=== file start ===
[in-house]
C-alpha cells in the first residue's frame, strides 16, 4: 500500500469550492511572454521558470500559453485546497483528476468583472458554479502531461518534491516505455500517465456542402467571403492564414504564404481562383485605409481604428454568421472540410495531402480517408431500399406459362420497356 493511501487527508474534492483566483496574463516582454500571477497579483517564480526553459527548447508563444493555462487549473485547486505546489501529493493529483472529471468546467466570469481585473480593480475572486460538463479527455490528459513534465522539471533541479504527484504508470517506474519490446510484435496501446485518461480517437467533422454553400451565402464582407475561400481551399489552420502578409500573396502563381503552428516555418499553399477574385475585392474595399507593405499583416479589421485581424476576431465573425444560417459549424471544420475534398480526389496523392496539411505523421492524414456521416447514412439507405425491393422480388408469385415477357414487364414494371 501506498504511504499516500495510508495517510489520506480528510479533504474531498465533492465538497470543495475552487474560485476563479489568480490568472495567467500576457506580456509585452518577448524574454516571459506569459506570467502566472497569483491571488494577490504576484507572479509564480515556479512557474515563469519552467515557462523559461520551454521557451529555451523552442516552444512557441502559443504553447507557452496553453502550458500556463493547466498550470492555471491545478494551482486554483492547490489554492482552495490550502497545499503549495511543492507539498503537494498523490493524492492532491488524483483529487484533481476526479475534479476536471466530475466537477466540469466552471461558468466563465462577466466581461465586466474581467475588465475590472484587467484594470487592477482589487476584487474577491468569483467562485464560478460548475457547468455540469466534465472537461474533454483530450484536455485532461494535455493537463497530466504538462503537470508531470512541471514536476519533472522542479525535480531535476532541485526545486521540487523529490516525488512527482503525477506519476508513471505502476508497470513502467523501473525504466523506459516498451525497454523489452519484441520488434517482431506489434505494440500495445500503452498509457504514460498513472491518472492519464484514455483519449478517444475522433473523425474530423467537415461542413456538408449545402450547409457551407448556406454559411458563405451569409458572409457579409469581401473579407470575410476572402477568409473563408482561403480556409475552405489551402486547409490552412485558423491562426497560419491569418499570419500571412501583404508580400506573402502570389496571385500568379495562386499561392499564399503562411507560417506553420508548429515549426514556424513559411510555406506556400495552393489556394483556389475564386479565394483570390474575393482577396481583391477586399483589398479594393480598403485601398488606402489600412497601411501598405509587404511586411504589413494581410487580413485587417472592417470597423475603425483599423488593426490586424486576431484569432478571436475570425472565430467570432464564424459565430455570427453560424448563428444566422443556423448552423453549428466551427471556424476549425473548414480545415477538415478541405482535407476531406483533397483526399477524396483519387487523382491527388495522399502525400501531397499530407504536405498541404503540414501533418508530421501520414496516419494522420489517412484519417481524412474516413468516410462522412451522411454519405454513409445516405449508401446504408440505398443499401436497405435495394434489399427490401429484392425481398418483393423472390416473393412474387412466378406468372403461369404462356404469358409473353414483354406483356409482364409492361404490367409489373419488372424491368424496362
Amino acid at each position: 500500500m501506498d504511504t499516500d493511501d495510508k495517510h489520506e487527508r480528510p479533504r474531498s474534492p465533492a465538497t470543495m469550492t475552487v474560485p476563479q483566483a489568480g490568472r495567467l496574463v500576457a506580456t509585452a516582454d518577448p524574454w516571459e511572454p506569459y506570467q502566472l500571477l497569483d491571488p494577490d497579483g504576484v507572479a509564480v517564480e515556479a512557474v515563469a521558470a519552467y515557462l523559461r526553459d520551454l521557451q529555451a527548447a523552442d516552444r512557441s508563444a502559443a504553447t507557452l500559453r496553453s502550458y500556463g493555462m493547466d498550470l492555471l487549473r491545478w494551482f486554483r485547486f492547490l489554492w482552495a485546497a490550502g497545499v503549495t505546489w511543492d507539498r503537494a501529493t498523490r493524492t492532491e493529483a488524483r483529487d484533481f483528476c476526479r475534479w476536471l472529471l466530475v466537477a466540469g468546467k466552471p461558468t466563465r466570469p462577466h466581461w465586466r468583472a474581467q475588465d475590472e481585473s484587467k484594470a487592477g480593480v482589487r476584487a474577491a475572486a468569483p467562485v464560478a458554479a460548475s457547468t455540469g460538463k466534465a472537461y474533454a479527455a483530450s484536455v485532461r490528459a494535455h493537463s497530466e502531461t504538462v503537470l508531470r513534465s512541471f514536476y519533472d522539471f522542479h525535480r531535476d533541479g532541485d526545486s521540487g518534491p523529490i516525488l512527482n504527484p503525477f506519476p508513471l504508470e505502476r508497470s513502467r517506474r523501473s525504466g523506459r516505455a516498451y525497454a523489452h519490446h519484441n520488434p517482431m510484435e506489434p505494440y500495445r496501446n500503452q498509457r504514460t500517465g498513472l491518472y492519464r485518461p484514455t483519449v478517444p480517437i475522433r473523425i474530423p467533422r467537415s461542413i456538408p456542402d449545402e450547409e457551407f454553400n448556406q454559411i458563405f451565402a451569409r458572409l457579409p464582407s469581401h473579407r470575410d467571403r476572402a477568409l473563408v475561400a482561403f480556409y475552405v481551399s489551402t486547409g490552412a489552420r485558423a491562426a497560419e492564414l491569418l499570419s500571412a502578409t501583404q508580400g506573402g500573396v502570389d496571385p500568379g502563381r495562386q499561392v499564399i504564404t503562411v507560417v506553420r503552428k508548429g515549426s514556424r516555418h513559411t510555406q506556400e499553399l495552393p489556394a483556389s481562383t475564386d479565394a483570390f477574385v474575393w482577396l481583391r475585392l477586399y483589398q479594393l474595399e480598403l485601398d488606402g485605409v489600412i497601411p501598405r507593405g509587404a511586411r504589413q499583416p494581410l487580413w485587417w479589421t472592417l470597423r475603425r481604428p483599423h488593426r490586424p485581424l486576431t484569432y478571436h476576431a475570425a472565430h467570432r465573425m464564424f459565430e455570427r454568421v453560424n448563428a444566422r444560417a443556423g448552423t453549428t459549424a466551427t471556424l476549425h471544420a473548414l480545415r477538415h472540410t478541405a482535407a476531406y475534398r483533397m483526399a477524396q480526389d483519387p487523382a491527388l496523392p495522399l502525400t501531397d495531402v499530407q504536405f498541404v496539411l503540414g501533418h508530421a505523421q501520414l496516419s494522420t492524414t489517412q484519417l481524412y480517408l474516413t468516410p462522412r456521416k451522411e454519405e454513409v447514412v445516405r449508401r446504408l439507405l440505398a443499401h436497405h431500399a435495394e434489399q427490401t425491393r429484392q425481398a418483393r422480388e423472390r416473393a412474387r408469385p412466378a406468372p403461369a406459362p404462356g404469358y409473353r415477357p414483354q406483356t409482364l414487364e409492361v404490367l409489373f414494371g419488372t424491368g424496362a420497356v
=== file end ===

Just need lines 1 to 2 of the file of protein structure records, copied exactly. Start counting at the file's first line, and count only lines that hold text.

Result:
[in-house]
C-alpha cells in the first residue's frame, strides 16, 4: 500500500469550492511572454521558470500559453485546497483528476468583472458554479502531461518534491516505455500517465456542402467571403492564414504564404481562383485605409481604428454568421472540410495531402480517408431500399406459362420497356 493511501487527508474534492483566483496574463516582454500571477497579483517564480526553459527548447508563444493555462487549473485547486505546489501529493493529483472529471468546467466570469481585473480593480475572486460538463479527455490528459513534465522539471533541479504527484504508470517506474519490446510484435496501446485518461480517437467533422454553400451565402464582407475561400481551399489552420502578409500573396502563381503552428516555418499553399477574385475585392474595399507593405499583416479589421485581424476576431465573425444560417459549424471544420475534398480526389496523392496539411505523421492524414456521416447514412439507405425491393422480388408469385415477357414487364414494371 501506498504511504499516500495510508495517510489520506480528510479533504474531498465533492465538497470543495475552487474560485476563479489568480490568472495567467500576457506580456509585452518577448524574454516571459506569459506570467502566472497569483491571488494577490504576484507572479509564480515556479512557474515563469519552467515557462523559461520551454521557451529555451523552442516552444512557441502559443504553447507557452496553453502550458500556463493547466498550470492555471491545478494551482486554483492547490489554492482552495490550502497545499503549495511543492507539498503537494498523490493524492492532491488524483483529487484533481476526479475534479476536471466530475466537477466540469466552471461558468466563465462577466466581461465586466474581467475588465475590472484587467484594470487592477482589487476584487474577491468569483467562485464560478460548475457547468455540469466534465472537461474533454483530450484536455485532461494535455493537463497530466504538462503537470508531470512541471514536476519533472522542479525535480531535476532541485526545486521540487523529490516525488512527482503525477506519476508513471505502476508497470513502467523501473525504466523506459516498451525497454523489452519484441520488434517482431506489434505494440500495445500503452498509457504514460498513472491518472492519464484514455483519449478517444475522433473523425474530423467537415461542413456538408449545402450547409457551407448556406454559411458563405451569409458572409457579409469581401473579407470575410476572402477568409473563408482561403480556409475552405489551402486547409490552412485558423491562426497560419491569418499570419500571412501583404508580400506573402502570389496571385500568379495562386499561392499564399503562411507560417506553420508548429515549426514556424513559411510555406506556400495552393489556394483556389475564386479565394483570390474575393482577396481583391477586399483589398479594393480598403485601398488606402489600412497601411501598405509587404511586411504589413494581410487580413485587417472592417470597423475603425483599423488593426490586424486576431484569432478571436475570425472565430467570432464564424459565430455570427453560424448563428444566422443556423448552423453549428466551427471556424476549425473548414480545415477538415478541405482535407476531406483533397483526399477524396483519387487523382491527388495522399502525400501531397499530407504536405498541404503540414501533418508530421501520414496516419494522420489517412484519417481524412474516413468516410462522412451522411454519405454513409445516405449508401446504408440505398443499401436497405435495394434489399427490401429484392425481398418483393423472390416473393412474387412466378406468372403461369404462356404469358409473353414483354406483356409482364409492361404490367409489373419488372424491368424496362